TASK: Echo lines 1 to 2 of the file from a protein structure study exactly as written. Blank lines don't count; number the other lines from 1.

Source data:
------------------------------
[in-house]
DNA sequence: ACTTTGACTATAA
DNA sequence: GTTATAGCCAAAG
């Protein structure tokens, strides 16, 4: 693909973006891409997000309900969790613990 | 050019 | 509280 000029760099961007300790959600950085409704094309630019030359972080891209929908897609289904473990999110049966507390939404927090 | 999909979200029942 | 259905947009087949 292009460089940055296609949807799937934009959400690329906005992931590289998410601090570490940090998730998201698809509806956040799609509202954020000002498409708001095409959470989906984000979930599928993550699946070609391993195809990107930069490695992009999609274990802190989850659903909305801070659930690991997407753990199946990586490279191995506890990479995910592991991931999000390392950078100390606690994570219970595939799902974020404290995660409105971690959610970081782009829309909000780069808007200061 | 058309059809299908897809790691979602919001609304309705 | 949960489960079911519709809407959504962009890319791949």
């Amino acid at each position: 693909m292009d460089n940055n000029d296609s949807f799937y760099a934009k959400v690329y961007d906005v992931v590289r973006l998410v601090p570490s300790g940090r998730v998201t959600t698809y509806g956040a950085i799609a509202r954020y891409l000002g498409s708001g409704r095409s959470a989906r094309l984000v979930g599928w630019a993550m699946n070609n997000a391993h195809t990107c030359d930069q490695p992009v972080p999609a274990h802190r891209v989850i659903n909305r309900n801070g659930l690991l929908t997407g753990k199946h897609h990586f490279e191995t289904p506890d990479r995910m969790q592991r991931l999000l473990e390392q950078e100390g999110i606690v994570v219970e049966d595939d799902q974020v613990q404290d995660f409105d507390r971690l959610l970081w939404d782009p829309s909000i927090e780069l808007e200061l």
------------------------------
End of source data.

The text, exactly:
[in-house]
DNA sequence: ACTTTGACTATAA